Animal Health & Welfare

It is important for pets, zoo animals and farm animals to stay healthy. Animal scientists study  how animal housing and feed can affect health. Animal scientists also address welfare concerns in animal production.

Animal Science Illustration

Watch out for heartworm disease

Heartworm disease has been reported in all 50 states. The parasites spread when an animal is bitten by a mosquito carrying microscopic heartworm larvae. Learn how to protect your animals from infection.

What animals can be infected by heartworms?

Infections have been confirmed in dogs, cat, wolves, coyotes, foxes, ferrets and sea lions. Though humans can contract heartworms, the worms cannot establish themselves in the human body and will die on their own.

Dogs and cats react differently to heartworms. According to the  American Heartworm Society (AHS), 100 percent of dogs become infected when exposed to infective larvae. Cats are partially resistant to heartworms. Only 60 to 90 percent of cats become infected after exposure. In cats, the worms are more likely to infect just the lungs and not the heart. Heartworms are potentially fatal in both species.

What are heartworms, anyway?

Heartworms are from a phylum of roundworms called nematodes. The scientific name for heartworms is Dirofilaria immitis. Heartworms feed off an organism’s blood and occupy the right chamber of the heart. They can also infect the pulmonary arteries.

Researchers have found that heartworms are themselves infected with a bacterium called Wolbachia pipientis. The bacterium can cause inflammation in an animal when the heartworms die in the animal’s body.

What are the symptoms of infection?

Infected dogs may have a persistent cough, reduce appetite, weight loss and fatigue after moderate exercise.

Diagnosing heartworms can be difficult in cats because the symptoms mimic other feline diseases. Symptoms include vomiting, difficulty or rapid breathing, gagging, lethargy and weight loss.

To make an official diagnosis, a veterinarian can administer a blood test, x-ray or ultrasound. A positive blood test will show antigens or heartworm larvae, but these signs will not show up until about seven months after infection. If a veterinarian suspects heartworm infection, he or she might do an ultrasound or take x-rays to detect heartworms in the heart or lungs.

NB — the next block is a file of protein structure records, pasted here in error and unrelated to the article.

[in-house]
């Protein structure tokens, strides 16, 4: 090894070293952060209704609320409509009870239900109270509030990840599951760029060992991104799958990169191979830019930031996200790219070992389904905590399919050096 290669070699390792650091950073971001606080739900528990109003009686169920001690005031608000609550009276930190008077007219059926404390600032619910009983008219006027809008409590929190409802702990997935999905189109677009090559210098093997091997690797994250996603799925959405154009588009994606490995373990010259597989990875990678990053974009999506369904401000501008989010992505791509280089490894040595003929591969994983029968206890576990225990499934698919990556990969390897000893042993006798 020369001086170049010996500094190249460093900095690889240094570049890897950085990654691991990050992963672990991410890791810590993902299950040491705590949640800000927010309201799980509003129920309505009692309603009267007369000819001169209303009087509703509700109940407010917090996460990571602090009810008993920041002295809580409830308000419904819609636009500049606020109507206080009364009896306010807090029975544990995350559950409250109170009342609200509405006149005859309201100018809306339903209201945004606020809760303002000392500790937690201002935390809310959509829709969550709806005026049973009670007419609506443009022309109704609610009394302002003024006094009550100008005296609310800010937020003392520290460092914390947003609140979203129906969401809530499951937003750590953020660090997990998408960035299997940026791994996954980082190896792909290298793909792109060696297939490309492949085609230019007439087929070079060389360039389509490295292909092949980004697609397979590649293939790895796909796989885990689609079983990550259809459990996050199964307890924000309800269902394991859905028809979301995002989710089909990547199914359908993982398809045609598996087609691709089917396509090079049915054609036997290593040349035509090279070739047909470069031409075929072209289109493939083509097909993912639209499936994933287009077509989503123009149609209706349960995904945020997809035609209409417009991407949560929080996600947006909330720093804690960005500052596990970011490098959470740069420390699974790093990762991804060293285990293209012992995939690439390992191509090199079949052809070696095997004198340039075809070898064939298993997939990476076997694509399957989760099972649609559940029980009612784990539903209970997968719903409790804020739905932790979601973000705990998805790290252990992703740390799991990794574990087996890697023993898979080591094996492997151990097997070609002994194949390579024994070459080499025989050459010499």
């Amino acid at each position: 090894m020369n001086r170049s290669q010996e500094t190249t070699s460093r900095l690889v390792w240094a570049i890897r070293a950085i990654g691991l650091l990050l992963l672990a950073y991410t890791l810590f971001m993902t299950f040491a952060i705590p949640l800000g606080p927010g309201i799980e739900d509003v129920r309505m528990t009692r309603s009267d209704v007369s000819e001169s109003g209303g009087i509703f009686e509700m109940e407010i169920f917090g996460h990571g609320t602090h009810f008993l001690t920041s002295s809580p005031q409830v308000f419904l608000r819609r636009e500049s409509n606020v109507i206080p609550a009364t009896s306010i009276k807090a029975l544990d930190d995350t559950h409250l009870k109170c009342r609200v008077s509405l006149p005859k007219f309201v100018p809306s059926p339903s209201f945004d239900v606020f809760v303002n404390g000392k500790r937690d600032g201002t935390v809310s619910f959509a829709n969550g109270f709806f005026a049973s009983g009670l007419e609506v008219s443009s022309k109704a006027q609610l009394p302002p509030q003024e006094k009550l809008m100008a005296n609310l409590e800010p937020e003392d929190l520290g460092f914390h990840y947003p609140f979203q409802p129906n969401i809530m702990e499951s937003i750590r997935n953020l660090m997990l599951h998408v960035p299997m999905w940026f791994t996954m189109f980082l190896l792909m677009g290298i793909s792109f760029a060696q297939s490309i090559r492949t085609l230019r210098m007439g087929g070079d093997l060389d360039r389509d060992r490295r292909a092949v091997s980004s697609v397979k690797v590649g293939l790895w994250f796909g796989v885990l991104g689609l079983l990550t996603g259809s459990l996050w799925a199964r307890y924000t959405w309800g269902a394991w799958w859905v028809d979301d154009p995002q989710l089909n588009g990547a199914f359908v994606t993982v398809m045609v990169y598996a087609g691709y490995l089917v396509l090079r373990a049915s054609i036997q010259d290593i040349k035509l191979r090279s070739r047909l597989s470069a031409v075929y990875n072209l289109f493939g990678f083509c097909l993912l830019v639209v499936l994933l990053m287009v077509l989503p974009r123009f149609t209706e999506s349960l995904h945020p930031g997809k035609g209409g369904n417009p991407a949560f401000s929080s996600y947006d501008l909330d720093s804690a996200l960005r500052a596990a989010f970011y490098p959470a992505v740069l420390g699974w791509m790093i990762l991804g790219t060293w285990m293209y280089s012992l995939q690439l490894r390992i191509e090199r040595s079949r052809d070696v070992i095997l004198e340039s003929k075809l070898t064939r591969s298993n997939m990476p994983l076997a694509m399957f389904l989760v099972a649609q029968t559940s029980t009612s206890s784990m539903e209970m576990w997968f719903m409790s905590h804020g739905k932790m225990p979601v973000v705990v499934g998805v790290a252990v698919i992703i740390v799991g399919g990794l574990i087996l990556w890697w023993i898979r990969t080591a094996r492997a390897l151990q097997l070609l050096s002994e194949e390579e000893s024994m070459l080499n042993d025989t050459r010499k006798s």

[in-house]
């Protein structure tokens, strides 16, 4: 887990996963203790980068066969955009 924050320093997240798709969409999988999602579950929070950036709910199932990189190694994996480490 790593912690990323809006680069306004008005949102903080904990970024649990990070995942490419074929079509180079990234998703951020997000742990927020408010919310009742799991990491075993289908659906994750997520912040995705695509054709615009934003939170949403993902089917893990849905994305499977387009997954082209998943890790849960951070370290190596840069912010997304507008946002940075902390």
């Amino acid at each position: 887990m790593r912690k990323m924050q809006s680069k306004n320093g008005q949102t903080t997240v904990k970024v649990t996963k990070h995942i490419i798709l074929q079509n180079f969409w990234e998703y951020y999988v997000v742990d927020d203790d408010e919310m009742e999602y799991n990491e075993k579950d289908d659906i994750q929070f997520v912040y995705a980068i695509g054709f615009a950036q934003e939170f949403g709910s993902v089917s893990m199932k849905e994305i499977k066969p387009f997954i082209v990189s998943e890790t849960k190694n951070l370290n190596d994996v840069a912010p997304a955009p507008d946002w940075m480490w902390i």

How can I prevent infection?

Heartworms are potentially fatal, and treating infections can be very expensive. To prevent infections, the AHS recommends that animal owners protect their pets using monthly tablets, chewables or topicals. These products are available for cats and dogs. There is also a six-month injectable available for dogs.

There are some misconceptions about infection. Indoor pets are not immune to infection. If a mosquito can fly through a window screen or door, your pet is at risk.

What do I do if my animal is infected?

Heartworm in dogs is treatable. There are currently four products approved for treating heartworms in dogs. Adult heartworms in dogs can be treated with a injection of a drug called adulticide. Adulticide is injected into the muscle over a period of time. A dog may have to be hospitalized during treatment. There is a risk that dead worms will block blood flow to the lungs, so dogs should only have mild exercise during and shortly after treatment.

There are currently no products in the United States approved to treat heartworm in cats. Cats are more resistant to heartworms, and their immune systems can often fight off infections on their own. The danger comes when cats try to shed dead worms. The dead worms can cause life-threatening shock and a veterinarian will need to intervene.

Learn more about treating and preventing heartworm disease

Jr Animal Scientist

A Jr. Animal Scientist membership is a great way for kids to learn about science and the animal world.

Through the Jr. Animal Scientist magazine and special online resources, kids can learn about pets, farm animals and zoo animals. Scientific information is tailored for kids ages 5 to 9 (K-3rd grades). Eye-catching photos and exciting animal activities add to the fun! Plus, all Jr. Animal Scientists get special prizes just for joining.

Join today